Open Season 2024 offered new benefits, higher premiums and lots of advice on how feds can save on their health insurance

Open Season 2024 offered new benefits, higher premiums and lots of advice on how feds can save on their health insurance fstop123 / Getty Images

5 highlights of the 2024 Open Season

Open Season for the Federal Employees Health Benefit Program may be over, but it was still filled with new additions and best practices for federal employees and beneficiaries to keep an eye on. Here are some of the highlights.

The season for employees and beneficiaries to enroll or change their coverage in the Federal Employees Health Benefit Program has drawn to a close. 

From improved fertility and prescription drug coverage to the best ways to save money on your benefits selections, Government Executive’s columnists broke down the best advice for navigating what the FEHB has to offer in 2024. 

What’s new to the FEHB

This year’s benefits included coverage of artificial insemination procedures and IVF-related fertility drugs, with cost share in some plans as much as a 50% coinsurance. FEHB’s 17 policies also provided a new Medicare Part D prescription drug plan for members, with those enrolled in Medicare Part A or Medicare Parts A & B auto-enrolled in the new coverage, depending on their insurance carrier. Along with the new coverage, premiums also continued to rise, albeit lower than last year’s increase of 8.7%.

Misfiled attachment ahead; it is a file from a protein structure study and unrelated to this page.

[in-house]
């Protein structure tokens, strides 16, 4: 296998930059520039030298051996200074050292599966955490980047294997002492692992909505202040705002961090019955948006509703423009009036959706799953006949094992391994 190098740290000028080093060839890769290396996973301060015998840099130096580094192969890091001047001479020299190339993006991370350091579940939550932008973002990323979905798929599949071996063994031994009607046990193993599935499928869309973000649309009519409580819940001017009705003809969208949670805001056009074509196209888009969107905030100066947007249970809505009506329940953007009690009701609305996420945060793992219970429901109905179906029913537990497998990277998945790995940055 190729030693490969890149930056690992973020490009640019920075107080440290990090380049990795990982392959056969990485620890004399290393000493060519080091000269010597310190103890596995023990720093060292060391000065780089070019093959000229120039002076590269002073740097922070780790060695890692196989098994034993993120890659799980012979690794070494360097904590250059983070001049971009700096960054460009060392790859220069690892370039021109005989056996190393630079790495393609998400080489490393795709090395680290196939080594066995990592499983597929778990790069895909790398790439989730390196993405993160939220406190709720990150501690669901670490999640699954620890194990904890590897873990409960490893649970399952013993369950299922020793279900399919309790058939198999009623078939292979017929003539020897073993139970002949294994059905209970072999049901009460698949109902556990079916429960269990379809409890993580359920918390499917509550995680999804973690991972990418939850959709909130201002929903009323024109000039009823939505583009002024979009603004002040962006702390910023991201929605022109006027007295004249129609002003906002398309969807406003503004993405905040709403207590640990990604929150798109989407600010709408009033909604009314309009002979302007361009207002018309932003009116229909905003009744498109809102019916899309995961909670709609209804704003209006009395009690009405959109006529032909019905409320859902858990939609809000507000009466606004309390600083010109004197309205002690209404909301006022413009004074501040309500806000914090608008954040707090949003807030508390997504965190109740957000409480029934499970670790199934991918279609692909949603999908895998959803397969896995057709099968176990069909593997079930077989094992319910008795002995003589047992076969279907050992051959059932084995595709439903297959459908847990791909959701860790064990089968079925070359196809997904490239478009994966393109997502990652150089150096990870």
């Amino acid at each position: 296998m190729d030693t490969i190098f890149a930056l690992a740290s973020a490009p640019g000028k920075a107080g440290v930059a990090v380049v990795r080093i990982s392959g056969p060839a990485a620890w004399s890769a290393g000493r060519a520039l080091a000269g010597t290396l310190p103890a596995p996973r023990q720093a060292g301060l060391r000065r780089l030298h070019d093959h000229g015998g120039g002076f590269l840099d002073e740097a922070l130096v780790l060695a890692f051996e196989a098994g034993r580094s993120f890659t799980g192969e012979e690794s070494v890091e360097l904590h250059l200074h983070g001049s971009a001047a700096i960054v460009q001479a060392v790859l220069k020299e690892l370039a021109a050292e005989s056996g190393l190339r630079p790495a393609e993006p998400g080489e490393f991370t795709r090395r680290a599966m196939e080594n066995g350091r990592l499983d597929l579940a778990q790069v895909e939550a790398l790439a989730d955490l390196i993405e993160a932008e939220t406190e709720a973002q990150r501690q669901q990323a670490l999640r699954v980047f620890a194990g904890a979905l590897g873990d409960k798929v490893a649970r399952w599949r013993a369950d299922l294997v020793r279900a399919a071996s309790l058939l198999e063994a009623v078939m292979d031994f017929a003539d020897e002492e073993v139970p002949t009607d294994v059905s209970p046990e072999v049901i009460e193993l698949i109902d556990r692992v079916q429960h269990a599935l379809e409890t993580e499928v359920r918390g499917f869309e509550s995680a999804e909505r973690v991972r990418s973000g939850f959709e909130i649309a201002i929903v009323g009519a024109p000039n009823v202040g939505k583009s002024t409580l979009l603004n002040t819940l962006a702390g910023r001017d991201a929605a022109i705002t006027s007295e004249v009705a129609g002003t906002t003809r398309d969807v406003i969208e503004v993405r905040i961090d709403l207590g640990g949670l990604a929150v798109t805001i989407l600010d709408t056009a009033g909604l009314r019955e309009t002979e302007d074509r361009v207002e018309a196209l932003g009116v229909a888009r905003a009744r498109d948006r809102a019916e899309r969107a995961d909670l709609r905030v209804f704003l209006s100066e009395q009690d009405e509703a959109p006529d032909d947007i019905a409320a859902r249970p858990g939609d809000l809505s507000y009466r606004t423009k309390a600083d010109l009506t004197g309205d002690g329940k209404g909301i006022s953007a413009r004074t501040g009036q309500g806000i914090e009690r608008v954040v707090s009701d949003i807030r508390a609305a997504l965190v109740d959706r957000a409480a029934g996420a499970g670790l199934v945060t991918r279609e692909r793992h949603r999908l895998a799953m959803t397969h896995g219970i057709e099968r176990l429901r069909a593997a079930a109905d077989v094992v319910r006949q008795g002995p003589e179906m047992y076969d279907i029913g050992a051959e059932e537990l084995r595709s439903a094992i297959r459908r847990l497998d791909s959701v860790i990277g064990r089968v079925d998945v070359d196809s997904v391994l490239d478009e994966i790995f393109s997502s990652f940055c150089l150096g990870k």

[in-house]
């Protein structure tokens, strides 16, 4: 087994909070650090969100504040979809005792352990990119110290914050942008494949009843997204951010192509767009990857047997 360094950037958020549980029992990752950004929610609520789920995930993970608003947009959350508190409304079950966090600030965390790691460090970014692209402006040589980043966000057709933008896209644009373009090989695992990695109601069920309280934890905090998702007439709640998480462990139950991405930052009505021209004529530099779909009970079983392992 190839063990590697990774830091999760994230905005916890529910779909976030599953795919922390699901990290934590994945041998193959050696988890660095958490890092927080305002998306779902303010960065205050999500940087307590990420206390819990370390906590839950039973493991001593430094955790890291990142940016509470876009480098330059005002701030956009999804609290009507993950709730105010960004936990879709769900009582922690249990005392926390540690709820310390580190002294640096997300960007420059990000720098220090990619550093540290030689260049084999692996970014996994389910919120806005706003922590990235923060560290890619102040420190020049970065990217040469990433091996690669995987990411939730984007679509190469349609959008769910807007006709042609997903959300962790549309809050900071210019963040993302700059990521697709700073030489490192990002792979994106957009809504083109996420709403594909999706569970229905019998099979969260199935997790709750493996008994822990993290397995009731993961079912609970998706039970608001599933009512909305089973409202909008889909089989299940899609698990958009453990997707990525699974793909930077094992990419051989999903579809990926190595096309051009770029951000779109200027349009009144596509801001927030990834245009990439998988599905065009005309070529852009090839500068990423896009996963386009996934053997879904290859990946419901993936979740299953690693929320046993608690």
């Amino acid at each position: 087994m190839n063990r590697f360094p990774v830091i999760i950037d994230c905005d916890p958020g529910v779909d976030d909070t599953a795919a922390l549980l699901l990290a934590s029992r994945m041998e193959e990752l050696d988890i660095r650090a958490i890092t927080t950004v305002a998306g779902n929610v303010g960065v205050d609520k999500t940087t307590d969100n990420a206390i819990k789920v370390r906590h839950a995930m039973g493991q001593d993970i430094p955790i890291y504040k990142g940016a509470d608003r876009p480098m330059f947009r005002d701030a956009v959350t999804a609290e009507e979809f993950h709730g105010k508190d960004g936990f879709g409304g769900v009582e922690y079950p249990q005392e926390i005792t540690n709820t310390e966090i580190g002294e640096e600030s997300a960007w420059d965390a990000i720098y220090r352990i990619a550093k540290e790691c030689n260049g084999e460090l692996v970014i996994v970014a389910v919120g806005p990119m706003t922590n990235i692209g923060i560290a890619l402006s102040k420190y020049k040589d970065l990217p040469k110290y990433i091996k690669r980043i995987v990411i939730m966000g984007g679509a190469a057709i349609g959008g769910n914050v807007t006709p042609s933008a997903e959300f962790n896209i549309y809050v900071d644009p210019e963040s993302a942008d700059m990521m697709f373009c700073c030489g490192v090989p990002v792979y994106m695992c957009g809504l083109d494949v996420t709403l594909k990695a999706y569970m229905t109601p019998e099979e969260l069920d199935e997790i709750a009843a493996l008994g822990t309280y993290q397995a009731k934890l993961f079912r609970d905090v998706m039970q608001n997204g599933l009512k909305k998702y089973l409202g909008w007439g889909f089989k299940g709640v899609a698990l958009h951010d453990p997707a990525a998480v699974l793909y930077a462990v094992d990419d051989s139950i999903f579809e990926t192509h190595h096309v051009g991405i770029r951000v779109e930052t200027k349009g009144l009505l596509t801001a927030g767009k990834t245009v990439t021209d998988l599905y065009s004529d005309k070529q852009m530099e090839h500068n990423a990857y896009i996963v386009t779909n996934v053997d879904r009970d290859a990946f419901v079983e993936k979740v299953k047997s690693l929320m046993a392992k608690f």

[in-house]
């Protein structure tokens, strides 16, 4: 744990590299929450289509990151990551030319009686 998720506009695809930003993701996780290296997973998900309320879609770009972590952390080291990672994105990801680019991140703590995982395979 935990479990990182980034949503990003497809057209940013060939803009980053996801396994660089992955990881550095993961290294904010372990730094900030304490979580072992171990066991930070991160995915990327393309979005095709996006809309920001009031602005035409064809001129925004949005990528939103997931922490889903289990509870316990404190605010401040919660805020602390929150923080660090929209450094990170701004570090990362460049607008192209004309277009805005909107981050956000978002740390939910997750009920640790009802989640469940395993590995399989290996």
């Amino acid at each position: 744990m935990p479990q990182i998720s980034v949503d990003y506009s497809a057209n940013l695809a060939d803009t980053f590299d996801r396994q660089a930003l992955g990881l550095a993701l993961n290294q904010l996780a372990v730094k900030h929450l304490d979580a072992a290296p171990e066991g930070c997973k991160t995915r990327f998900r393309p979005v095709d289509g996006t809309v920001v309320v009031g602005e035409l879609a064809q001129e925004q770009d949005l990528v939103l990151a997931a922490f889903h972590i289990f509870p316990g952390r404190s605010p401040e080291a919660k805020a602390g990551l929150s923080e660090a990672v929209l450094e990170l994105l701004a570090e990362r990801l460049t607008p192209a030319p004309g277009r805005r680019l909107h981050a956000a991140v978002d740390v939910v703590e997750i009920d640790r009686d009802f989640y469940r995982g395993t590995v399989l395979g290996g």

Review your options for tax savings gains

Choosing the right health plan can help save money while still offering great coverage. Tammy Flanagan said utilizing High Deductible Health Plans and Flexible Spending Accounts are a great way to lower your taxable income, while married federal employees or retirees without dependents can save by using two individual self only plans.  

Medicare Advantage or Disadvantage?

While FEHB began offering Medicare Advantage benefits in 2021, only a small fraction of Medicare eligible federal retirees who are enrolled in both Parts A and B have capitalized on it. Medicare Advantage — also known as Medicare Part C — can provide Parts A and B coverage mixed with some Part D prescription drug and other benefits, mixed with some restrictions, that federal employees should explore. 

Savings can be found in benefits changes

While less than 5% of feds actually elect to make any change in their benefits, according to the Office of Personnel Management, hundreds or thousands of dollars in savings could be available by updating your coverage to reflect your current situation.

The final Open Season checklist

Above all, federal employees and retirees confirm their benefits and eligibility for the 156 FEHB plans available, pay attention to Section 2 of the FEHB Plan Brochure and watch yearly cost estimates to pick plans and other tips.